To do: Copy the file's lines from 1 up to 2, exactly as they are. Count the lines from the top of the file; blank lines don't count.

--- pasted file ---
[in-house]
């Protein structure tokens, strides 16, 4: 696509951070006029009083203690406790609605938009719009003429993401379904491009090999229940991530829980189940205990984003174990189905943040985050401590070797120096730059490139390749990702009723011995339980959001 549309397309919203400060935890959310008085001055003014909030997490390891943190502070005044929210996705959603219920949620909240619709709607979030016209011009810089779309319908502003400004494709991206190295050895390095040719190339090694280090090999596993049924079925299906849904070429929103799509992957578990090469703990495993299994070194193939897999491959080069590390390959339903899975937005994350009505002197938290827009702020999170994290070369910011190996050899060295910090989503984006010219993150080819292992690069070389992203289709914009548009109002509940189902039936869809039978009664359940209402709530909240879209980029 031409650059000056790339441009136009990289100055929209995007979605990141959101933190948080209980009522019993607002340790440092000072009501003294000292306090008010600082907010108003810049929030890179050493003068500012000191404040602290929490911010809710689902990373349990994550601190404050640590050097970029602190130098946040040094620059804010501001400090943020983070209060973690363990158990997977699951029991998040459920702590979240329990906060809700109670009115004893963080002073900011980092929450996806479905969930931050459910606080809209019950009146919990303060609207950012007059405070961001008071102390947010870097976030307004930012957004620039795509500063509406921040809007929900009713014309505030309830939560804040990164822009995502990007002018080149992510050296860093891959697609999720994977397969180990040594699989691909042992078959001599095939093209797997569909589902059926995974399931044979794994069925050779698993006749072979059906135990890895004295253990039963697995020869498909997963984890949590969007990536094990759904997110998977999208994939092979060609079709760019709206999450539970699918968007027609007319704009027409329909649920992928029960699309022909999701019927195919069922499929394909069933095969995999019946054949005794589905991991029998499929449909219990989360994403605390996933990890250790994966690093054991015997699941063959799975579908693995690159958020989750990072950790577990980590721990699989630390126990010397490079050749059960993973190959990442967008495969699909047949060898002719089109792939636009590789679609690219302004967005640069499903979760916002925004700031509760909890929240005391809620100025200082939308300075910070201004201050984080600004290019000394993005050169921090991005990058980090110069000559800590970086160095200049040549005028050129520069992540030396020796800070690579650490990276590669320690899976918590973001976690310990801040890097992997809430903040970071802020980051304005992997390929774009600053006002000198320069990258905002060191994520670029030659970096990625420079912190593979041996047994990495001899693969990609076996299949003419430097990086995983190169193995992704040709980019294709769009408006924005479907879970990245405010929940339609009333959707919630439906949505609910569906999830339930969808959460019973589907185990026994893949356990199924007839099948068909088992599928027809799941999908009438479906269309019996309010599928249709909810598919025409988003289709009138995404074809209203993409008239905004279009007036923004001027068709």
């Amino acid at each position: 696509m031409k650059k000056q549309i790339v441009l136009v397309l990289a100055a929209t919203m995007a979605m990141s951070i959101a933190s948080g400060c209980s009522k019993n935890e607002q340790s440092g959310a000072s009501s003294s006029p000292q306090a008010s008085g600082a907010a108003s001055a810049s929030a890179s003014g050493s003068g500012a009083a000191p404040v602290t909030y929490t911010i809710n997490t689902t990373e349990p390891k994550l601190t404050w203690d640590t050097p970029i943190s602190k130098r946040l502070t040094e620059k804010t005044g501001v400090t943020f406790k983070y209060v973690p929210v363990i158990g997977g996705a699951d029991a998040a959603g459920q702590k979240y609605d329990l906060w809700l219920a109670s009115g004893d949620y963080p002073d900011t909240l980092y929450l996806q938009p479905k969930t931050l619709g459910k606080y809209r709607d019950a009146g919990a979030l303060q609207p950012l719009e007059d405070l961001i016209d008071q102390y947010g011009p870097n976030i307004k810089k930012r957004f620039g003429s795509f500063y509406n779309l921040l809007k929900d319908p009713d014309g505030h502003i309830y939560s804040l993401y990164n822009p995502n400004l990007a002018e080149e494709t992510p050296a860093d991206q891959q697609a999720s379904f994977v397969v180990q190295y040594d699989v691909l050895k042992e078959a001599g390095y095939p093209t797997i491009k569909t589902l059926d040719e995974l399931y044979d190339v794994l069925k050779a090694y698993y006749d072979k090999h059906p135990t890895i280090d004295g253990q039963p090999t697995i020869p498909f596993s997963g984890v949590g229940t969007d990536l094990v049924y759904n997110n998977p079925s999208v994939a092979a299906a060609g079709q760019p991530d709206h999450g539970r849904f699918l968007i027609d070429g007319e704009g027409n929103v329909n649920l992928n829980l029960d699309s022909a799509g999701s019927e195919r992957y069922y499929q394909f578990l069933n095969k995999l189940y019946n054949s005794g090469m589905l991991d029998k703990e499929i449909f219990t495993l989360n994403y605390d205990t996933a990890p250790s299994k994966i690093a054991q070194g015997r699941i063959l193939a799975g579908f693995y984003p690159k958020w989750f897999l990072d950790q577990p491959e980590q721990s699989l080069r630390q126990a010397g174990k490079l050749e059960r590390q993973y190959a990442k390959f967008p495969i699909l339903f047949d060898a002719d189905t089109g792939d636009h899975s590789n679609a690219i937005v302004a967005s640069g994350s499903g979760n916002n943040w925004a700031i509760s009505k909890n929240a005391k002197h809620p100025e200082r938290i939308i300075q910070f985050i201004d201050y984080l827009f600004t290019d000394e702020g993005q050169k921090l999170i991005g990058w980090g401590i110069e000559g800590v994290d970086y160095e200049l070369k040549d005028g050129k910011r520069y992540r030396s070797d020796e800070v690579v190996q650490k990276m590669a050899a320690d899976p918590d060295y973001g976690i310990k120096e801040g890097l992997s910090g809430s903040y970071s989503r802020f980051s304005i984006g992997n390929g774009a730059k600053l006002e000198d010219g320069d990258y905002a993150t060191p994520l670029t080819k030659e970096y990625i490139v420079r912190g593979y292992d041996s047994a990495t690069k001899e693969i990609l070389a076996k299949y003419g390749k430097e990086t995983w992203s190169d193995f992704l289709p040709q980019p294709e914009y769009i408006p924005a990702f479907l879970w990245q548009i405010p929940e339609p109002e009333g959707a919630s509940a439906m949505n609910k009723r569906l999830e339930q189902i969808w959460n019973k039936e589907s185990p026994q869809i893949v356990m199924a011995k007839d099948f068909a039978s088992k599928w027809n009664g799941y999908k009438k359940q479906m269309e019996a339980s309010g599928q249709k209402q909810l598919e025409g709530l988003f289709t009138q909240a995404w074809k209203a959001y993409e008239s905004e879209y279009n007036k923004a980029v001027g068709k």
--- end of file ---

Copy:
[in-house]
């Protein structure tokens, strides 16, 4: 696509951070006029009083203690406790609605938009719009003429993401379904491009090999229940991530829980189940205990984003174990189905943040985050401590070797120096730059490139390749990702009723011995339980959001 549309397309919203400060935890959310008085001055003014909030997490390891943190502070005044929210996705959603219920949620909240619709709607979030016209011009810089779309319908502003400004494709991206190295050895390095040719190339090694280090090999596993049924079925299906849904070429929103799509992957578990090469703990495993299994070194193939897999491959080069590390390959339903899975937005994350009505002197938290827009702020999170994290070369910011190996050899060295910090989503984006010219993150080819292992690069070389992203289709914009548009109002509940189902039936869809039978009664359940209402709530909240879209980029 031409650059000056790339441009136009990289100055929209995007979605990141959101933190948080209980009522019993607002340790440092000072009501003294000292306090008010600082907010108003810049929030890179050493003068500012000191404040602290929490911010809710689902990373349990994550601190404050640590050097970029602190130098946040040094620059804010501001400090943020983070209060973690363990158990997977699951029991998040459920702590979240329990906060809700109670009115004893963080002073900011980092929450996806479905969930931050459910606080809209019950009146919990303060609207950012007059405070961001008071102390947010870097976030307004930012957004620039795509500063509406921040809007929900009713014309505030309830939560804040990164822009995502990007002018080149992510050296860093891959697609999720994977397969180990040594699989691909042992078959001599095939093209797997569909589902059926995974399931044979794994069925050779698993006749072979059906135990890895004295253990039963697995020869498909997963984890949590969007990536094990759904997110998977999208994939092979060609079709760019709206999450539970699918968007027609007319704009027409329909649920992928029960699309022909999701019927195919069922499929394909069933095969995999019946054949005794589905991991029998499929449909219990989360994403605390996933990890250790994966690093054991015997699941063959799975579908693995690159958020989750990072950790577990980590721990699989630390126990010397490079050749059960993973190959990442967008495969699909047949060898002719089109792939636009590789679609690219302004967005640069499903979760916002925004700031509760909890929240005391809620100025200082939308300075910070201004201050984080600004290019000394993005050169921090991005990058980090110069000559800590970086160095200049040549005028050129520069992540030396020796800070690579650490990276590669320690899976918590973001976690310990801040890097992997809430903040970071802020980051304005992997390929774009600053006002000198320069990258905002060191994520670029030659970096990625420079912190593979041996047994990495001899693969990609076996299949003419430097990086995983190169193995992704040709980019294709769009408006924005479907879970990245405010929940339609009333959707919630439906949505609910569906999830339930969808959460019973589907185990026994893949356990199924007839099948068909088992599928027809799941999908009438479906269309019996309010599928249709909810598919025409988003289709009138995404074809209203993409008239905004279009007036923004001027068709």